When former San Francisco 49ers’ quarterback Colin Kaepernick two years ago began the peaceful protests at NFL games against racism and police brutality, outrage mounted among many football fans. Some called for him and the kneeling players who followed his lead to be dismissed from the NFL for disrespecting the flag and the game; others excoriated them with harsh, hate-filled rhetoric. Last September, President Donald Trump garnered headlines when he urged NFL owners to fire any “son of a bitch” who participated in the protests.
In May 2018, the NFL officially responded to the furor with a new policy (since placed on hold) that required all players on the field to stand during the national anthem or face fines or other consequences. As for Kaepernick, since opting for free agency following the 2016 season he has remained a man without a team ― no NFL contract has been offered him. He responded by filing a collusion grievance against the league.
His legal fight was proceeding in relative quiet when, on Monday, Nike Inc. announced it was featuring Kaepernick in an ad campaign for the 30th anniversary of the company’s famed Just Do It! slogan. The ire he first sparked was ignited all over again. Some (white) people set their Nike apparel and shoes on fire and vowed to boycott the company.
The reason for this renewed upset? Kaepernick was thought to have been silenced and put back in his place when he was essentially barred from the NFL. He stepped out of line when he sat or knelt on the grass during the anthem and he was then publically made an example of. He was supposed to disappear. But he didn’t. And that disrespect to the status quo upsets some people more than his alleged disrespect to the flag.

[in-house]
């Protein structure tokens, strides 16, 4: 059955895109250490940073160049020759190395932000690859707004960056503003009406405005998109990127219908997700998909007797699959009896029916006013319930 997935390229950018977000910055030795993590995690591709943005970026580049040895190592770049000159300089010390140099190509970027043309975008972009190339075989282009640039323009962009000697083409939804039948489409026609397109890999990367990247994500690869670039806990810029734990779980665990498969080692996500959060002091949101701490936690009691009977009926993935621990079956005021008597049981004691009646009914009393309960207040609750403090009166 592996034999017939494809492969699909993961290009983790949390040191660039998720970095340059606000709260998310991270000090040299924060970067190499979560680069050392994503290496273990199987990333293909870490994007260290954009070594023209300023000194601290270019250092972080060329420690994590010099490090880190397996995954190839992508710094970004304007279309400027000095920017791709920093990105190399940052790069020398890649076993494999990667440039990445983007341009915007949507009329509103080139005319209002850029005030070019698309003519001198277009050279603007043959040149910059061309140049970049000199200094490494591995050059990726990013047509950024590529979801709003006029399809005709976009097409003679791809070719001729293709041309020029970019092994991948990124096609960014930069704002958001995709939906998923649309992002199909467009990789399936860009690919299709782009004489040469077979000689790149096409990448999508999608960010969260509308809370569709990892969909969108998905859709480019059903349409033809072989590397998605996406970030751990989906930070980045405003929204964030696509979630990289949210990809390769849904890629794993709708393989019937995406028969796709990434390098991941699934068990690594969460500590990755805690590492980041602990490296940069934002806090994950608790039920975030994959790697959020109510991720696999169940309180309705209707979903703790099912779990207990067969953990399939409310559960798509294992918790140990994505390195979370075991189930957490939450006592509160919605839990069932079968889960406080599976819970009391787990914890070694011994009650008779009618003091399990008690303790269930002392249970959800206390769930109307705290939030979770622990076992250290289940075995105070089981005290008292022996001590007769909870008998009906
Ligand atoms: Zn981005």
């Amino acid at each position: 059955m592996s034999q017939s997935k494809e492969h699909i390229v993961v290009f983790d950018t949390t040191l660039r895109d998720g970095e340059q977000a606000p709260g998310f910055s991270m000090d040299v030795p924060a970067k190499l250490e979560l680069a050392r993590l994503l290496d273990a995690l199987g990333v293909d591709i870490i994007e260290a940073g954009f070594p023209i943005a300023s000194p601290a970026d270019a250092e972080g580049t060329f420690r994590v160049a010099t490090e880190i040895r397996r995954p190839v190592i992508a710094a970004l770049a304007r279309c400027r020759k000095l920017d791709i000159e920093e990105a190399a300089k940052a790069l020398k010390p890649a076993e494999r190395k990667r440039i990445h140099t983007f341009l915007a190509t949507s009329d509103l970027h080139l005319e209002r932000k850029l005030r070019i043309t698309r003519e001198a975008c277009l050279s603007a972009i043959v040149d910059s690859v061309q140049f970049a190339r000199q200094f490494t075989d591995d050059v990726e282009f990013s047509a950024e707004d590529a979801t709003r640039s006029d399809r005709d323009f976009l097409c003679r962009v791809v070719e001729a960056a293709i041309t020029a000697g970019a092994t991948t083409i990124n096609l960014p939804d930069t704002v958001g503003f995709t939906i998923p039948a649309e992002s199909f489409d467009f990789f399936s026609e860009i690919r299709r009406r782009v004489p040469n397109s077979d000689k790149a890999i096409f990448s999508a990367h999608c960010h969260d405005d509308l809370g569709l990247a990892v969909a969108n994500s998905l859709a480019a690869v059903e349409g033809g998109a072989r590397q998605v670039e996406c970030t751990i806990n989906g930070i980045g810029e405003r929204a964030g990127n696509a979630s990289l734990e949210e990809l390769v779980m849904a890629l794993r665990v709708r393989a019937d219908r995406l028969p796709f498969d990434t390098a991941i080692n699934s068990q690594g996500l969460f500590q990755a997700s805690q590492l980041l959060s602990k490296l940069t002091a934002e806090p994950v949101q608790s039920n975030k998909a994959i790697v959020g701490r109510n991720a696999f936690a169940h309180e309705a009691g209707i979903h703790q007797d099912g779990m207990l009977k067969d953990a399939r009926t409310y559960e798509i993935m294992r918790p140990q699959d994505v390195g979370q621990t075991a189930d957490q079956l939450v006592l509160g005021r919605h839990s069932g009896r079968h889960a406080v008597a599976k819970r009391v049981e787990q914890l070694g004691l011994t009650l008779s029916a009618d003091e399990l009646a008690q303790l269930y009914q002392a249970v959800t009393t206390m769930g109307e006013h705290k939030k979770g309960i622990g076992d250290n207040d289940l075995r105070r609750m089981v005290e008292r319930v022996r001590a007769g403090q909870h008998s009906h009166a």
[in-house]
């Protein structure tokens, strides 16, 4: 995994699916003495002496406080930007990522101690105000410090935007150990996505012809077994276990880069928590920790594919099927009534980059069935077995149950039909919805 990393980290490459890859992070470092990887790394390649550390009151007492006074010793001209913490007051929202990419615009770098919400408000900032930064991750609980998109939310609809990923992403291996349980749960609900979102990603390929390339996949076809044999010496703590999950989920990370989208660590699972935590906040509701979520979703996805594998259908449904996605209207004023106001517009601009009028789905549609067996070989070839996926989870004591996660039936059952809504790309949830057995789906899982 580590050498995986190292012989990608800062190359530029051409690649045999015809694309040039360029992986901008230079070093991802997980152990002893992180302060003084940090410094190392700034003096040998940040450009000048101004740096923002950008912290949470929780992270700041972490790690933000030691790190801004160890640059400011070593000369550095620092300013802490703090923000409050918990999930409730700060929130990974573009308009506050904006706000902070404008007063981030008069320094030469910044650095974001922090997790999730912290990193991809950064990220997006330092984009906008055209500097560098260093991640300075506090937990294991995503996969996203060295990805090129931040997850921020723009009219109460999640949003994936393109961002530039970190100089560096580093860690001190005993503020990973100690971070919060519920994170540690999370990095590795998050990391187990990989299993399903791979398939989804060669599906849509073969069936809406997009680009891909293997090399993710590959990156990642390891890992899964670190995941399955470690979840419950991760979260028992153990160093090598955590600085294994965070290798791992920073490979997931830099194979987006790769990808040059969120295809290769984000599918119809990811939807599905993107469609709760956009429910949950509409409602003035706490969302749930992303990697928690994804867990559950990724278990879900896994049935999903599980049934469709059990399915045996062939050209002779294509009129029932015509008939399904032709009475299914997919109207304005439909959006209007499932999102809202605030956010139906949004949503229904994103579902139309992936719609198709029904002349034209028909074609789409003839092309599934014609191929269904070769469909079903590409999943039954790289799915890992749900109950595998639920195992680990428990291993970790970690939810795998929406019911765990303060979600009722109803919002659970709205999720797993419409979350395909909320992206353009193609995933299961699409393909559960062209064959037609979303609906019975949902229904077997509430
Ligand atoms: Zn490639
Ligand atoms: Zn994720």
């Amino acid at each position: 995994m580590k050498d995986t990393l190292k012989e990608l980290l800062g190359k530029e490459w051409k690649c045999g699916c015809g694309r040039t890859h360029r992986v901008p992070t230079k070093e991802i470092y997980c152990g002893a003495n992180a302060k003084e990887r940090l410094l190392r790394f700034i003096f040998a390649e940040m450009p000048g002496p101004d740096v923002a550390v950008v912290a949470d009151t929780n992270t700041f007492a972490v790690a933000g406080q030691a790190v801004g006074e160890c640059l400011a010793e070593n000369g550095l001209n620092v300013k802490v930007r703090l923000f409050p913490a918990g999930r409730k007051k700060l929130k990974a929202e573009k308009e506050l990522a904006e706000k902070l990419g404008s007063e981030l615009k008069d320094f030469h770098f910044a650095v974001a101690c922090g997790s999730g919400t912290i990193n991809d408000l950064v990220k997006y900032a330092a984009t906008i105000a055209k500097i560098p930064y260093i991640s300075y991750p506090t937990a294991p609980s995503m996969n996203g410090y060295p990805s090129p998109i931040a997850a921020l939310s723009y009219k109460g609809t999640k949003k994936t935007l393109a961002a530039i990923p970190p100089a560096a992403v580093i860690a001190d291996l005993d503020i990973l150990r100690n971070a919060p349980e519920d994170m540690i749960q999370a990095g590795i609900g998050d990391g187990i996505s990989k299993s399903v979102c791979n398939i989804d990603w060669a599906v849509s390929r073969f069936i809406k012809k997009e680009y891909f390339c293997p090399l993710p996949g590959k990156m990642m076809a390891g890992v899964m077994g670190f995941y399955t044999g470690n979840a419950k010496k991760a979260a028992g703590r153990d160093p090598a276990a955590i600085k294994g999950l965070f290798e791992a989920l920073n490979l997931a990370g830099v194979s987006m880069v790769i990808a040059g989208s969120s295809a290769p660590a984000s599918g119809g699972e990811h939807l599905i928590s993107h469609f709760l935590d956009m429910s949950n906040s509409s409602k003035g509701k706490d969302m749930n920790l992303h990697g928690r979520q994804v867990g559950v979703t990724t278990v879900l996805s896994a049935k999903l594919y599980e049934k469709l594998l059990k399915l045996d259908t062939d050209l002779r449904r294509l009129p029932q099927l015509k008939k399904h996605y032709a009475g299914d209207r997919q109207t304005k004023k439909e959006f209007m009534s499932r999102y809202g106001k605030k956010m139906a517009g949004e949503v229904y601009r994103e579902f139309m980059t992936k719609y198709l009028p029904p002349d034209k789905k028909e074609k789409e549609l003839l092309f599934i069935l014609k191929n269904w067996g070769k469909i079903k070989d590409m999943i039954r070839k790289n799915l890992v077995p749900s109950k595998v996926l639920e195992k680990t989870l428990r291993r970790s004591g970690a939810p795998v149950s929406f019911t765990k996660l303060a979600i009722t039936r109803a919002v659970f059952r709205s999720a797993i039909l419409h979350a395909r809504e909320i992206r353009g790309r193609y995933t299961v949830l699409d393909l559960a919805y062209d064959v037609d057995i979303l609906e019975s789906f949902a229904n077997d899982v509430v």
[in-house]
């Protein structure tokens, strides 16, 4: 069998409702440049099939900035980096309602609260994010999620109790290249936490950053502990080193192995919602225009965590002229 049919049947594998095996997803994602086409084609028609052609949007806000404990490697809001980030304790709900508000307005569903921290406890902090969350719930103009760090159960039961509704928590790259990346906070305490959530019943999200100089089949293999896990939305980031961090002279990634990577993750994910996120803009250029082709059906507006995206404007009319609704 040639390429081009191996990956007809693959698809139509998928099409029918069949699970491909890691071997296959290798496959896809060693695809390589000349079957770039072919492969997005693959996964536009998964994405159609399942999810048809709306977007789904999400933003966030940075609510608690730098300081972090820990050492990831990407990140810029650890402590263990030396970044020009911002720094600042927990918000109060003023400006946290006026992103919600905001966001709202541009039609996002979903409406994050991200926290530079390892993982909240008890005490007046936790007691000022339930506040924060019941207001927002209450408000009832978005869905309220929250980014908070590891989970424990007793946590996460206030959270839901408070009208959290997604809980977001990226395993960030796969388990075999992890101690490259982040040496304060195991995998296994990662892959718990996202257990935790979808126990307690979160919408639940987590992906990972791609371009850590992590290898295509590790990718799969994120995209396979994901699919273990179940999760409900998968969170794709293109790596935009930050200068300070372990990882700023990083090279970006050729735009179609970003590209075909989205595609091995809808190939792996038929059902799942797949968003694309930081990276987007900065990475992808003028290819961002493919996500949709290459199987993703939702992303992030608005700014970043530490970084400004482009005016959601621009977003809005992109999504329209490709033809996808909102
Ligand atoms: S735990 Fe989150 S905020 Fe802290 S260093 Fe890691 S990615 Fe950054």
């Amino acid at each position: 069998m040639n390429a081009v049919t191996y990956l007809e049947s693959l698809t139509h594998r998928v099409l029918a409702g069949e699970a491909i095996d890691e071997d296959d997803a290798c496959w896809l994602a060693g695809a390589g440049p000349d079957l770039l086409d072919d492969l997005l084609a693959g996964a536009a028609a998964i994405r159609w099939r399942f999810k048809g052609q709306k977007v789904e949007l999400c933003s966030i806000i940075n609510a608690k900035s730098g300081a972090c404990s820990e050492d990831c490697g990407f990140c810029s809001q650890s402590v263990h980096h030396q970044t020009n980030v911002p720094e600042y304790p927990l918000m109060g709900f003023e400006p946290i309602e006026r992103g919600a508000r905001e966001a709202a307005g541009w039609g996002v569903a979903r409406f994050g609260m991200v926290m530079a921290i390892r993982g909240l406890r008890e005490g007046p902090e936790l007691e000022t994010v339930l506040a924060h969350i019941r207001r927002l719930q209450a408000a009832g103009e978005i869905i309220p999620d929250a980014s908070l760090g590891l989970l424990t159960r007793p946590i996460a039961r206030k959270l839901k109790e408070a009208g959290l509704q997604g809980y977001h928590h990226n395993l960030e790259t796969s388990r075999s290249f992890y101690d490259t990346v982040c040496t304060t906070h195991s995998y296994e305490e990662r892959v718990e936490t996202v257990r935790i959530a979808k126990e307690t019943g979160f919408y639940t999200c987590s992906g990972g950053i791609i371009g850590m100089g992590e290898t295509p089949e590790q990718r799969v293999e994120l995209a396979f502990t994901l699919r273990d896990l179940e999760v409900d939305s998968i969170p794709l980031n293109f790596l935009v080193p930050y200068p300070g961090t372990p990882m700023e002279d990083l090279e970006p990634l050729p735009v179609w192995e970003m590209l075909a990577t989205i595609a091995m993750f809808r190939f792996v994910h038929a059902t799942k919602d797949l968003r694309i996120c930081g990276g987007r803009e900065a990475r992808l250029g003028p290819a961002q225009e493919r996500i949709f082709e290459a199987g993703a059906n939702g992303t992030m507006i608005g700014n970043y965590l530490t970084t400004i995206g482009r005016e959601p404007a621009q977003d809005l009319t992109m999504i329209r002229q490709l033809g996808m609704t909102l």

It is an old dynamic, the attitude that black athletes (as well as black entertainers) should be seen and not heard, serving only as vessels of amusement for (mostly white) audiences.
It seems that black athletes are allowed a single role, their humanity and personal politics flattened, even erased. When they dare to do anything else besides dribble or hit a ball, the public is outraged and they are punished for simply being more than just objects for our entertainment. It is time for this to end.
It is an old dynamic, the attitude that black athletes (as well as black entertainers) should be seen and not heard, serving only as vessels of amusement for (mostly white) audiences. It speaks to a larger idea ― that there is a very particular “right” way to be a black athlete and that is to simply be a body performing a task, not a human with passions, opinions and causes.
And thus it becomes the job of athletic administrators, coaches, officials, media, the public ― all of us ― to endlessly scrutinize their actions and decisions and put them back in the boxes so carefully crafted for them by any means necessary, be it through public shaming or enacting entire policies to block a black athlete’s progress both on and off the field.
Earlier this year, I wrote about how the International Association of Athletics Federations (IAAF) wrote regulations that seemed tailored to keep the South African middle-distance running champion, Caster Semenya, from the sport. Her crime? Her body ― on its own, through natural function ― produces too much testosterone, according to the IAAF’s arbitrary numbers.
You may also recall that back in February, Fox News talking sneer Laura Ingraham took exception to comments by NBA superstars LeBron James and Kevin Durant. The players had discussed racist remarks by Trump (who can remember which ones at this point) during an interview on ESPN, and Ingraham responded with these now infamous words to the black players: “Shut up and dribble.”
#ShutUpAndDribble became an immediate hashtag, pushing back against Ingraham’s sentiment and calling her out for the not-so-subtle racism exemplified by her phrase. James is now producing a documentary by that name, coming this fall.